Learn why Gartner® believes 30% of enterprises will employ an SDCI

Costs and challenges of cloud storage

On paper, cloud storage appears to offer cost-efficiencies as you only pay for the storage capacity you actually use, while the hardware and associated maintenance is taken care of by the service provider.

But as already mentioned, cloud storage offerings can quickly become confusing, with prices changing depending on the size of the objects or assets you are storing, how long you store the objects during the month, and the storage tier.

Cloud storage providers will also charge additional fees for adding metadata, tags or other index features to storage buckets, but these can help you organise and structure your data.

While it’s cheaper to put data into cold (or warm or cool) storage, the penalties for getting this wrong can be expensive. So it is imperative to understand the context of the data and make sure it is stored appropriately.

The physical location of your cloud storage is also important as it is tightly coupled to other cloud functions such as compute, and moving data between geographical instances can incur significant costs. Although most cloud providers let you upload as much data as you like for free (ingress), there is usually a charge for moving or extracting that data (egress fees).

Transactional storage charges, on top of the storage itself, may apply for actions such as retrieving data, restoring files, testing backups, or moving data between storage tiers, and can add up fast. For example: 

  • AWS has a page explaining its pricing structure for its S3 storage buckets, here
  • Microsoft Azure has a page dedicated to its Blob storage pricing, here
  • And Google Cloud has a page explaining its data storage options, here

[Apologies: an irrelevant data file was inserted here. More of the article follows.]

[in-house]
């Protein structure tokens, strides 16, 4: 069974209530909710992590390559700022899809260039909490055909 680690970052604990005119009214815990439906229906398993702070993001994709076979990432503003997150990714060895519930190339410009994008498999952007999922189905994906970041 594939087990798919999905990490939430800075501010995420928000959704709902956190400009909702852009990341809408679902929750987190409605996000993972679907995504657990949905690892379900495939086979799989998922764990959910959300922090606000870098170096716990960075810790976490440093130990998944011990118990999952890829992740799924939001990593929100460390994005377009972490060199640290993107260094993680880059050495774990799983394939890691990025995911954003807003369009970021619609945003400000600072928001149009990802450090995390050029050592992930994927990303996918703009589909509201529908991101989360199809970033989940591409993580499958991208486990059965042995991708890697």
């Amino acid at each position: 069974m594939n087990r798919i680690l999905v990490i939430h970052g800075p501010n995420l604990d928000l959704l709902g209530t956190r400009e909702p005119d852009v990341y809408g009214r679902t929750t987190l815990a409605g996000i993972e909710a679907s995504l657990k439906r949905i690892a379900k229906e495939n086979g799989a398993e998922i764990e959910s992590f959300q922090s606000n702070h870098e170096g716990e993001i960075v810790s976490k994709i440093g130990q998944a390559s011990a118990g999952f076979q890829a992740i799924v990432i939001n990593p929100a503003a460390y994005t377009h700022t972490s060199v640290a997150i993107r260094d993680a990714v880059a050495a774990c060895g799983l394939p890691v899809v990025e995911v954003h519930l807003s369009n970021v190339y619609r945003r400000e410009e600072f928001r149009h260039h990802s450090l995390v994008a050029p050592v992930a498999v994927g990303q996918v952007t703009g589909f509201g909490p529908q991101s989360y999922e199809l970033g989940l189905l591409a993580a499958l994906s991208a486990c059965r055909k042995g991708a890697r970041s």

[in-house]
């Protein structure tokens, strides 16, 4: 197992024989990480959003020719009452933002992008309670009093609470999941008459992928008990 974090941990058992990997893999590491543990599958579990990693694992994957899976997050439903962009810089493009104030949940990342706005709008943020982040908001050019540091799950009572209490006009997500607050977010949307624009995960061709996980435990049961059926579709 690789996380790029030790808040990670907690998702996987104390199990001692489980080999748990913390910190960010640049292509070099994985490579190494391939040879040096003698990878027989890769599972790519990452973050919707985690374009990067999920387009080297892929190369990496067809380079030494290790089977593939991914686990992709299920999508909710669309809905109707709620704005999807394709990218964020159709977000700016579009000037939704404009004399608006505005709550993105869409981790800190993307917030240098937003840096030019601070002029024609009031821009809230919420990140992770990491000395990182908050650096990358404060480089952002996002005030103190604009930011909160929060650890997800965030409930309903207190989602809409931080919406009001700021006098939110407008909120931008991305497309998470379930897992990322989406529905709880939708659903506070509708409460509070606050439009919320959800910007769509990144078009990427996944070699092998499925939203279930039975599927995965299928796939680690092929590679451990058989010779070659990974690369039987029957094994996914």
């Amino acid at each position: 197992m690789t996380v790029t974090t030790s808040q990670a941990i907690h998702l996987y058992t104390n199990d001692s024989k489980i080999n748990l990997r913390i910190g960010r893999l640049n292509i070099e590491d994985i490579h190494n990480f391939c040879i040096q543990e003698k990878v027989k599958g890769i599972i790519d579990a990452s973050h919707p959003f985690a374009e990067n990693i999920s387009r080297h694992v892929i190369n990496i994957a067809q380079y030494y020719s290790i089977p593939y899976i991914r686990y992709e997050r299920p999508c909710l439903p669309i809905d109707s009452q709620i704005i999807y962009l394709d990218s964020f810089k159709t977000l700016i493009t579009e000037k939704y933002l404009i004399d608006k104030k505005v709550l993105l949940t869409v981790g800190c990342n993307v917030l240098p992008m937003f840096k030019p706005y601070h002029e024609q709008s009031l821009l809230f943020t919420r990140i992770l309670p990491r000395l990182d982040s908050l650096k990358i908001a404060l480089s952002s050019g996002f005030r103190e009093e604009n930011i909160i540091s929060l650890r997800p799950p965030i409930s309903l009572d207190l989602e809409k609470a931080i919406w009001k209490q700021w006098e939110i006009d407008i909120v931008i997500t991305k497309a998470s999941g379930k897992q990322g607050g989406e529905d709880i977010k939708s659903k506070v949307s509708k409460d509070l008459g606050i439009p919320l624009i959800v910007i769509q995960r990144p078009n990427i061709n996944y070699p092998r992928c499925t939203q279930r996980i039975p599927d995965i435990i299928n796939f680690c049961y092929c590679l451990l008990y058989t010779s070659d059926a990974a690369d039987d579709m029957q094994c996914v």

The cloud storage ecosystem extends to dozens more providers however, with many specialist players such as Wasabi making a name for themselves with enterprise storage options that are either more affordable, or at least more predictable cost-wise.

For example, Wasabi pitches its Hot Cloud Storage as simple, fast, and affordable cloud object storage. The company doesn’t offer archival or warm storage tiers, focusing on simplifying its offering with just one tier of highly secure, low-latency storage “that’s as fast or faster than the hyperscalers’ most expensive frequent-access tiers, yet priced closer to what you’d expect to pay for slower archive storage”.

Connectivity considerations for cloud storage

This is where cloud connectivity comes into play. The benefits of highly secure, low latency cloud storage quickly disappear if you’re connecting to the cloud and uploading and downloading data over the public internet, which cannot offer quality of service, reliability, or security.

Console Connect’s pay-as-you-go connectivity model works well with Wasabi’s predictable pricing plans to avoid egress charges and API fees.

Console Connect also enables you to set up private connections between Wasabi and other cloud providers, making it ideal for multi-cloud environments, or to build a hybrid cloud environment with simple point and click network provisioning.

Find out how to connect and improve the speed, performance and security of your cloud storage with Console Connect and Wasabi.

Topics: Cloud